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I've Been Working on the Railroad

I've Been Working on the Railroad
By Jeff Jargosch (c) 2013

Louis Rego, section man, 1939. Typical of men hired on the RVRR along with men named Vitale, Serpi, and Scaramazzino.
Collection of Patty Clark Gilbride.

In the old days, guys like Louis Rego were the muscle that kept the track and road bed in shape. With pry bars and ballast rakes, spike mauls and joint bar wrenches, men like Louie could straighten kinks and fill washouts in the roadbed. Anybody who felt an eighty pound track jack was no big deal, would soon change their mind after a twelve hour day using it. The Rahway Valley had a maintenance of way gang of usually four or five men. In the old days, they were mostly Italians, as noted in the old pay rolls. You weren't going to get rich driving spikes and heaving rails and ties, but the work was steady.

In addition to track work, the gang was responsible to keep up drainage ditches and culverts, as well as the cribbing on the lines bridges. Carl Nees would often give guidance and help on the more technical jobs. Later on George Davis took over as crew chief.

The same crew had other things to keep them busy as well. Weeds and overhanging branches had to be cut, and the right of way kept open. In winter the track gang was responsible for clearing snow from track switches, and with their combination broom/chippers, would clear flange ways at road crossings. In the "steam era" that wooden coal bunker in Kenilworth didn't fill itself. George Clark supposedly bought the best coal he could get for his engines, which arrived from the CNJ in hoppers or gondolas. The track gang would report with shovels and scoops to unload the 50 ton hopper by hand into the bunker. Six days a week the first chore for this tireless crew was to fill the tenders of the locomotives. By eight o'clock start time, an average of eight tons of soft coal would do the trick.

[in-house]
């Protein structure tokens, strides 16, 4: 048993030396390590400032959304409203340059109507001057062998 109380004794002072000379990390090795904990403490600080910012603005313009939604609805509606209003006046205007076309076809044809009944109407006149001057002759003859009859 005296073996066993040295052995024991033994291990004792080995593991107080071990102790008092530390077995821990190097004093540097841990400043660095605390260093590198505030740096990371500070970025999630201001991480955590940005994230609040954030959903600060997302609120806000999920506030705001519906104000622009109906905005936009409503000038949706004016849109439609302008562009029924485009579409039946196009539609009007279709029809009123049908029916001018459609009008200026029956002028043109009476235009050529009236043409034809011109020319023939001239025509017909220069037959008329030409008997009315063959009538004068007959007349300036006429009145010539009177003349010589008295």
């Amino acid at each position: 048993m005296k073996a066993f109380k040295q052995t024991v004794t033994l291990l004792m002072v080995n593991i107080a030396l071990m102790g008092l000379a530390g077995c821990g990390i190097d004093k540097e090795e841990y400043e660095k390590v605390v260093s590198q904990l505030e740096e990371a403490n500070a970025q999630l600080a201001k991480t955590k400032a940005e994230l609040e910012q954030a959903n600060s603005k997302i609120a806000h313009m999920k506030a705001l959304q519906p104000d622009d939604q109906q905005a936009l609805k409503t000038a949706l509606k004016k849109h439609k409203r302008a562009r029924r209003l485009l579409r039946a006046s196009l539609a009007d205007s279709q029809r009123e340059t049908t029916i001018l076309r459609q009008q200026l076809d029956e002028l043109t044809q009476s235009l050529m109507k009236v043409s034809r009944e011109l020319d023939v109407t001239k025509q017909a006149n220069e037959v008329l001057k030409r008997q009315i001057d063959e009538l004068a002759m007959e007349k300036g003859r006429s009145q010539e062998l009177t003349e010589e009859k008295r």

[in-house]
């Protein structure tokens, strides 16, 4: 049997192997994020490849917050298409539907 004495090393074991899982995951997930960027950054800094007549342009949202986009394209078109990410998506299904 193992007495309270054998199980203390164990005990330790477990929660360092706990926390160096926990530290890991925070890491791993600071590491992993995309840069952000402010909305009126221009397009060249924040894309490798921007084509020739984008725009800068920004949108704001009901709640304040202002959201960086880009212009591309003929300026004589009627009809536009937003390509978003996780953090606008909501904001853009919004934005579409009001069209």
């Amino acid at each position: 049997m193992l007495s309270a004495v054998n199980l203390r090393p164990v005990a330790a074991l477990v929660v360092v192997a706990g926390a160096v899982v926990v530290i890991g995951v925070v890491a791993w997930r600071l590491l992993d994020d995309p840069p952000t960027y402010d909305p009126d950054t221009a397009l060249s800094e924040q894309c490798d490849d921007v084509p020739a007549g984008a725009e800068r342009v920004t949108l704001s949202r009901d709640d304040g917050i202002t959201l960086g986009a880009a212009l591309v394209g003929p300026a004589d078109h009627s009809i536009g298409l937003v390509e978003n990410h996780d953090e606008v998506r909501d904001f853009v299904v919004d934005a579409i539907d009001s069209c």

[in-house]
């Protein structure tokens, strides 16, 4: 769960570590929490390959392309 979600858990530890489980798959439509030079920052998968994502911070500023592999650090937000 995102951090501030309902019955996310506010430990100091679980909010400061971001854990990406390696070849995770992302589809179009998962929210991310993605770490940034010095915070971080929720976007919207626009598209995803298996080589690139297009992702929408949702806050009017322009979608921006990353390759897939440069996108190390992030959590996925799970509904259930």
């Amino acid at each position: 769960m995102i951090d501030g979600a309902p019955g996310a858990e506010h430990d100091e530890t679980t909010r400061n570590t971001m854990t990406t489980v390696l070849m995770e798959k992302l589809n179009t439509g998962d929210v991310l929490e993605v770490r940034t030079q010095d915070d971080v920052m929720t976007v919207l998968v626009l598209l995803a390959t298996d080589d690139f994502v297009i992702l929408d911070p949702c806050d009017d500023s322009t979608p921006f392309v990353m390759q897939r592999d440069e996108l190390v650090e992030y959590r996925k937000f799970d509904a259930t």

Then it was off to work, perhaps first loading ten or so ties on a trailer, with spikes and fish plates in kegs, and your tools. Don't forget joint bars and bolts! Then you get to pump this load over the line by handcar.

To replace even a single tie, you had to dig out the cinder/gravel ballast far enough to slide the old tie out, and have room enough to slip in the new one. Then holding the tie up against the 70 pound rail with pry bars, the guys with the spike mauls could pound in the spikes. (70 pound rail means 70 pound to the yard. Rail lengths were 39 feet long, you do the math!) Then using the bars and rakes, ballast was backfilled and tamped. You wonder why you never see fat guys on the track gangs?

Gary A. Cole started during the 70's as summer help on the track gang. Later he worked his way into train service as a brakeman. Seen giving a rail tour in March of 1988.
Photo taken by Jeff Jargosch.

Add on maybe a second trip for more ties or a replacement length of rail, hopefully using a motor car, instead of a pump car.

Throw in some light construction on buildings or some painting on bridges, and clearing debris from bridge piers, you get a fairly good look at the work of the track gang. Now picture doing this work in 90 degree summer heat, or spring rain, or worse case in bitter winter cold . . . still want to work on the railroad?

Even so, later in the Rahway Valley's story - teenagers were hired as summer fill-ins for a dwindling crew of full-timers. These kids were overseen by George Davis, who could show you a thing or two about doing a days work. According to Gary A. Cole , a 70's era trackman, his first work under George Davis was on the high grade above Morris Ave. on the Maplewood Branch. Gary was a big kid, 6'2", 175 lbs., and was swinging a spike maul over his shoulders, and making a great effort. As Davis watched his technique he said, "You won't last the day swinging like that." Davis then proceeded to show the youth to swing, using a rolling motion, working with the weight of the maul. "It proved to be a lot easier," reported Mr. Cole.

Now you have an idea what it took to keep the trains rolling smoothly. But when they didn't, the good old track gang would load up their jacks and blocks and a re-rail frog or two, and lend a hand getting any cars back on the tracks.

"Hey Louie! Wanna work out? Grab your water bottles."

The RVRR Gang Car, heading out for a day's work.
Photo taken by Richard Dunbar. Collection of Frank Reilly.

Head Back to the Station!